This is one of six books chosen by Ventureadlaxre for the semi finalist position, all of the books in their grouping now have feedback! I’ve read 3/6 of the semi finalists and plan to read the rest as part of the 100 book challenge.
This is one of the most mind blowingly detailed books I’ve read in a very long time, there’s an expansive list of both side and main characters – and most of those characters and their houses all have back stories. Those backstories have ties that connect them to other houses in ways that are both obvious and subtle which makes for a really complex plot.
If you’re picking this one up give yourself a little bit of time to get into the world, it’s not one you can start and read for ten minutes then set down and come back later, you really need a good half hour or so to get immersed enough to remember the characters when you come back.
There are a bunch of plots going on with most of them revolving around characters grasping for power – whether it’s the priests trying to get into court as the Seer, or the Jarls vying over the Lord Protectors title, most of what’s going on in the plot are power struggles between jarls, families, groups, and different realms.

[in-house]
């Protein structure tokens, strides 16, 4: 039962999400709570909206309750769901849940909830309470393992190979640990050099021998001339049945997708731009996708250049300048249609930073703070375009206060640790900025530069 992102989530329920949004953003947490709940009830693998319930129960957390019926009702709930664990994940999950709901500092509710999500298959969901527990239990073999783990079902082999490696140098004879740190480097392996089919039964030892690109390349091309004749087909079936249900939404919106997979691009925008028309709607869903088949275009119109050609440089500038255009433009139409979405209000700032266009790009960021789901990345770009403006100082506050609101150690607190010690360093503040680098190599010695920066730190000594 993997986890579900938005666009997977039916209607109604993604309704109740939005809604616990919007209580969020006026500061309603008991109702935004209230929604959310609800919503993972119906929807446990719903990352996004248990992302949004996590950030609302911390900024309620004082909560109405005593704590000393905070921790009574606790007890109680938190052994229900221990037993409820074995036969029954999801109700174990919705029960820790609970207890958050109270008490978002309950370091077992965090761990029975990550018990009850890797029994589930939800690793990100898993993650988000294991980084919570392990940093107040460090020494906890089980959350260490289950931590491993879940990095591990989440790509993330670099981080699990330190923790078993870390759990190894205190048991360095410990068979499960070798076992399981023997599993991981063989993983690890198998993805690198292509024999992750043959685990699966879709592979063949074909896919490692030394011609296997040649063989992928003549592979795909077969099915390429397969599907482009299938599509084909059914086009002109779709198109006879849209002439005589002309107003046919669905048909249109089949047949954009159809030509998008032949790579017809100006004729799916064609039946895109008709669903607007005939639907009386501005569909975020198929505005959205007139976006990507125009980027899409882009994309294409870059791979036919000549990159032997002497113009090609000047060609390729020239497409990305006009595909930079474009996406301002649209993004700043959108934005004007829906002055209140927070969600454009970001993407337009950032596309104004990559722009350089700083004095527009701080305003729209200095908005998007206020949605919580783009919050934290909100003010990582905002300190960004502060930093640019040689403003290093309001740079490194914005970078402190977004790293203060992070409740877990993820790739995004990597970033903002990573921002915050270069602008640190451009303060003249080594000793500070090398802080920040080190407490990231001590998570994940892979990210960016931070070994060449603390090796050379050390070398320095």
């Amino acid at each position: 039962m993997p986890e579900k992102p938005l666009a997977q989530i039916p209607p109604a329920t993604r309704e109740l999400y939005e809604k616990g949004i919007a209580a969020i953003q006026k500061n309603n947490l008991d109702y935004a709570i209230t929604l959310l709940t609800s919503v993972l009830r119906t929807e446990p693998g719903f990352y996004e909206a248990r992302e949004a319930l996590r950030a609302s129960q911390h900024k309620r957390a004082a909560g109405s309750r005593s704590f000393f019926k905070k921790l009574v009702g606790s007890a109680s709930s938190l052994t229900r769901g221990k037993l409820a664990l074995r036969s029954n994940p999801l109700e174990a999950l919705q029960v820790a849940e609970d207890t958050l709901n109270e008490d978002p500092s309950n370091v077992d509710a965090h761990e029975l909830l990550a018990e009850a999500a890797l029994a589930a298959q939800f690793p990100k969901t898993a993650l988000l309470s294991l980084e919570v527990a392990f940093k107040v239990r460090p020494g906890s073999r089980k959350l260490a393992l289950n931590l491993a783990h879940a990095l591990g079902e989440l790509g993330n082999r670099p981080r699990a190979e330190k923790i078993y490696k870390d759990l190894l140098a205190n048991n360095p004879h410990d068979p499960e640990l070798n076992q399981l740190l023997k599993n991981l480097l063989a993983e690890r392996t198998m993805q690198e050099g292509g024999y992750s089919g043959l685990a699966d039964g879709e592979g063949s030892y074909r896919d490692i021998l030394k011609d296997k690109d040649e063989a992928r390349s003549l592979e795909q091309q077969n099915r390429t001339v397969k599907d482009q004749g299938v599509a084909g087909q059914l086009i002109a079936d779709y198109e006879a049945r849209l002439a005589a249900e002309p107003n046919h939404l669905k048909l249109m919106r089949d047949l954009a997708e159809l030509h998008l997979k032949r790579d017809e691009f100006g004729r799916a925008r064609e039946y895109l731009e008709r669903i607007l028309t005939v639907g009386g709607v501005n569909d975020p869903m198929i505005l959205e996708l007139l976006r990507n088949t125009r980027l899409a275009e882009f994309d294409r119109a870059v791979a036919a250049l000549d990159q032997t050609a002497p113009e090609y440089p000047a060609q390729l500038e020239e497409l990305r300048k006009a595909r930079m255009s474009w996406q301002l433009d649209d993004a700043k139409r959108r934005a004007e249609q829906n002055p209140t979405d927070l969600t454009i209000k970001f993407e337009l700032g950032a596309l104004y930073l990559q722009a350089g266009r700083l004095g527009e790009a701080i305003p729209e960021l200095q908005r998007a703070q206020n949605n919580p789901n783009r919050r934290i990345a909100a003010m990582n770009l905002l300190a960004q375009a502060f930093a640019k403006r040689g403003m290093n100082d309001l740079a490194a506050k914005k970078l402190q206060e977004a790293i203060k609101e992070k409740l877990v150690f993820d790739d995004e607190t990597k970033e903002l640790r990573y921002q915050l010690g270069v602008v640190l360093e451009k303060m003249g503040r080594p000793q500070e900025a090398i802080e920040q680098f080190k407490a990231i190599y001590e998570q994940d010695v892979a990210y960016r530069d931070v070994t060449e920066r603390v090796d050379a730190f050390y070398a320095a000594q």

The book is split into three chronicles and in the first gets you acquainted with many of the Jarls, get the general idea of the lay of the land, you’re introduced to the way the leadership of this world is set up etc.
The second chronicle focuses on another part of the realm and follows some different characters (priests of the temple of Hamaring and the Queen). Although there are some tie ins from the first chronicle, most of the second chronicle characters are new. Then the third chronicle goes back to the story you started out with and rounds off the story. The chronicles themselves are rather short but together it makes for a lengthy book of about 500 pages.
There’s back stabbery, warfare, politics on top of politics and strategy going on everywhere, there are so many Houses and families with their thanes and margraves and landgraves and knights and all that, there’s always something going on.